The coolest thing Mark Twain never said was, “The coldest winter I ever spent was a summer in San Francisco.” Bring a sweater if you plan on attending a night game at this beautiful ballpark on the Bay. It’s conveniently located in downtown San Francisco and honors the Giants history both in the East Bay and New York. Make sure to make pregame visits to the Willie Mays, Orlando Cepeda and Juan Marichal statues before taking a walk to McCovey cove. Once inside I recommend heading up to the aptly named View level to enjoy views of the Golden Gate Bridge and East Bay.
The largest ballpark in terms of capacity, Dodger Stadium is also the cleanest. Chavez Ravine drew the Dodgers away from Brooklyn and it remains beautiful to this day thanks to the full time grounds crew. Dodger Stadium is also unique in that it does not have a traditional home plate gate entrance, fans enter at their seat level, and it is also home to one of the last remaining organists in MLB. All a part of LA’s baseball culture. Recent renovations to the 3rd oldest ballpark in MLB have modernized the fan experience without losing the classic Dodger Stadium feel.
Best known for its’ high scoring games, Coors Field is also one of the most underrated ballparks in MLB. The purple row of seats in the Upper Reserve marks the Mile High mark, honoring Denver’s nickname. The retro-classic style ballpark, which is currently the National League’s 3rd oldest, fits well into historic LoDo Denver. Fans traveling to Denver should mindful of the elevation as it does take some time to get used to.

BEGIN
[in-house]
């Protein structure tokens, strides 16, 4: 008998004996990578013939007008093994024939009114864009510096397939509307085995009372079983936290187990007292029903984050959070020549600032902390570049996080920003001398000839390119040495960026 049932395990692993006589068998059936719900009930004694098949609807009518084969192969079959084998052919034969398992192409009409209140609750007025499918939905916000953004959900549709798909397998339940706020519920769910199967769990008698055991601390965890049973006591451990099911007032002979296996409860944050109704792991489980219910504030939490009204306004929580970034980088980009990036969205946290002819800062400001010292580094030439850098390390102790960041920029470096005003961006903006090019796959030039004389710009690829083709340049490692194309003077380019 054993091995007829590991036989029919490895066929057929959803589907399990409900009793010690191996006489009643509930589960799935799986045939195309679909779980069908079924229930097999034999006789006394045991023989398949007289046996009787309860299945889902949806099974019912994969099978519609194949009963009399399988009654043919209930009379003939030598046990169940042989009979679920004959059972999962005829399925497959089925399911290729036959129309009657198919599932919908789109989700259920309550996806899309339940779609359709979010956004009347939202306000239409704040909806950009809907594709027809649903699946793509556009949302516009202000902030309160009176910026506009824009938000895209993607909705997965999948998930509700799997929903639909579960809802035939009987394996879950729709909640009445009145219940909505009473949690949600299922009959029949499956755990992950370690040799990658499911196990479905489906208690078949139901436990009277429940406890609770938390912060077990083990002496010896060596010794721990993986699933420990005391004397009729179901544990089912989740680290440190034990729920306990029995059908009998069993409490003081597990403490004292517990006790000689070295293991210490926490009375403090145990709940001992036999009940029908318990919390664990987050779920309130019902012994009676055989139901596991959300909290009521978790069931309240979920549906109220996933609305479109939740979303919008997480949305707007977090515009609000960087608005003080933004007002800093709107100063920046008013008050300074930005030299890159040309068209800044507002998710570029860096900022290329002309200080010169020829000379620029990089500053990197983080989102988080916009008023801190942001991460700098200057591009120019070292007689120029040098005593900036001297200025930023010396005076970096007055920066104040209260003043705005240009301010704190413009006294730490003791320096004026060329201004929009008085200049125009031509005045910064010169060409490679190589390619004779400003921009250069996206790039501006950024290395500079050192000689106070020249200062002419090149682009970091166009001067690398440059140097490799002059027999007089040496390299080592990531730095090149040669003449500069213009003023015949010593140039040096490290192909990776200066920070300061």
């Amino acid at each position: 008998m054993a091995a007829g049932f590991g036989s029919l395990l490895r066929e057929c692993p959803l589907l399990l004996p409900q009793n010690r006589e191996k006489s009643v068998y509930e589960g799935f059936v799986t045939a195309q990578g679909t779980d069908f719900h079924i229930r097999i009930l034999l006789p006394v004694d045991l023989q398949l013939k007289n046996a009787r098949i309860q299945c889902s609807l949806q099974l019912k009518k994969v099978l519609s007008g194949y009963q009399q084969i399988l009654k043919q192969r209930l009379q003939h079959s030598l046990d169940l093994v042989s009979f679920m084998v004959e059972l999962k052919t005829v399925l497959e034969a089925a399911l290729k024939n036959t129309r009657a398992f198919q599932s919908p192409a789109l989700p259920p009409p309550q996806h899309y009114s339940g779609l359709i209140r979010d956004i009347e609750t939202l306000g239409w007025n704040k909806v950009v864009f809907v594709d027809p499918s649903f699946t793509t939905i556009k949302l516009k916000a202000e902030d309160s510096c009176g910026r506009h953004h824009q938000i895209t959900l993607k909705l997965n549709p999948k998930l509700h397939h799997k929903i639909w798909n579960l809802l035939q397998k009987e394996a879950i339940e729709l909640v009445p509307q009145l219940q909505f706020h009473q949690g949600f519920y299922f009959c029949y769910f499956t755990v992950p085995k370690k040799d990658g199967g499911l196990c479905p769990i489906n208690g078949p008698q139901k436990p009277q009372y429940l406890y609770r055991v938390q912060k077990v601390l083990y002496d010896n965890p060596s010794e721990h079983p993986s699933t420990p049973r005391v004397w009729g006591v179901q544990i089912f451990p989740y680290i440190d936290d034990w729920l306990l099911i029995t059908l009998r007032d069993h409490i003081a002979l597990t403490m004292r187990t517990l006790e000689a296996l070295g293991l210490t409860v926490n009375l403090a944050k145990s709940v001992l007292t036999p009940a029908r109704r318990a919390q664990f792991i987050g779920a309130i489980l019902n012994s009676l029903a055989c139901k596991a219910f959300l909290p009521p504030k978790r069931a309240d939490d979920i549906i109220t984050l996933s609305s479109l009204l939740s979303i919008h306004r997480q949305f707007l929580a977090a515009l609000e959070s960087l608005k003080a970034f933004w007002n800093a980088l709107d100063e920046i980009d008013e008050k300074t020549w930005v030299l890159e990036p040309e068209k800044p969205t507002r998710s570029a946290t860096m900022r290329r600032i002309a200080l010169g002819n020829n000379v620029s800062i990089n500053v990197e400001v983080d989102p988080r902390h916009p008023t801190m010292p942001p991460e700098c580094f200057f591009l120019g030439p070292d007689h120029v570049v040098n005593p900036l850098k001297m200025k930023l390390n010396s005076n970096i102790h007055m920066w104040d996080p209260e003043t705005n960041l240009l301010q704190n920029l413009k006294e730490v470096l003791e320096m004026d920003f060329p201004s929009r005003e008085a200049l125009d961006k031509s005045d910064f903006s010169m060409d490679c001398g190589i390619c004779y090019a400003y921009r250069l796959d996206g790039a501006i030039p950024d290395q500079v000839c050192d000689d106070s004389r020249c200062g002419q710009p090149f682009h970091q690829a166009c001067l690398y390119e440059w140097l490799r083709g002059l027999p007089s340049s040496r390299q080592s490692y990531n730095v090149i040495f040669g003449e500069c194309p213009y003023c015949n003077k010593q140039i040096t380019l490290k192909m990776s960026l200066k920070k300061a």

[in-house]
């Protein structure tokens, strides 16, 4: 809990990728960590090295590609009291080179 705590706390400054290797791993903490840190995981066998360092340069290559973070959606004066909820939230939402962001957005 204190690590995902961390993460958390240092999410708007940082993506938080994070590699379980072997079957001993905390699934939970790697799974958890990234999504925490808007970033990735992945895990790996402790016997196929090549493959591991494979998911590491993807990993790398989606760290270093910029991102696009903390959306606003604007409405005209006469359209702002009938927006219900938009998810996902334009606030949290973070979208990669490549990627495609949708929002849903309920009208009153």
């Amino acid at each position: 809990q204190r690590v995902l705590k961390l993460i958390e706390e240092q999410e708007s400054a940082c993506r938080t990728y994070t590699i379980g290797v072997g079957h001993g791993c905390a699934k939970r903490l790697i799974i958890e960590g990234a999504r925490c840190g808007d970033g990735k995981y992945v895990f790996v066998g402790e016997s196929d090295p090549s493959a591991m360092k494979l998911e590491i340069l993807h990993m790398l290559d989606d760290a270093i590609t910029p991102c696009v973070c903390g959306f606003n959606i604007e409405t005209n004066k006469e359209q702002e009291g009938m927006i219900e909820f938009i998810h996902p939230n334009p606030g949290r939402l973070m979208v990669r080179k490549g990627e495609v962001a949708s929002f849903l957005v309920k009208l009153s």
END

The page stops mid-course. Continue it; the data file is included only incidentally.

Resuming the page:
Putting the fact that Turner Field was in no need of being replaced aside, SunTrust Park is a destination for Braves Country. It’s retro-brick exterior and bustling Battery district welcomes fans of all ages to the Braves new home. The Braves honor their previous homes and history in the one-of-a-kind Monument Garden.
There is not a bad seat in the house to watch this rebuilding team. Order up some authentic South Philly concessions; they’ll be better than the baseball on the field, as you enjoy the block party atmosphere of Ashburn Alley.
Opened in 1994 to replace the infamous “Mistake by the Lake” Progressive Field, previously named Jacobs Field, was the final piece to the Indians rebuild. After the strike-shortened 1994 season, the Indians ran off five consecutive Central Division titles and a 455 game sell-out streak at the Jake. However since 2002 the Indians have had trouble drawing crowds to their downtown retro-styled ballpark due in part to the poor economic conditions of Northeast Ohio, averaging less than 20,000 fans the past 4 seasons. The Indians have made renovations to Progressive Field to try and compensate for some of the lost attendance by creating more fan-friendly amenities like Heritage Park in CF, a Party Deck in RF and a Kids Clubhouse in an area once utilized for Suite seats.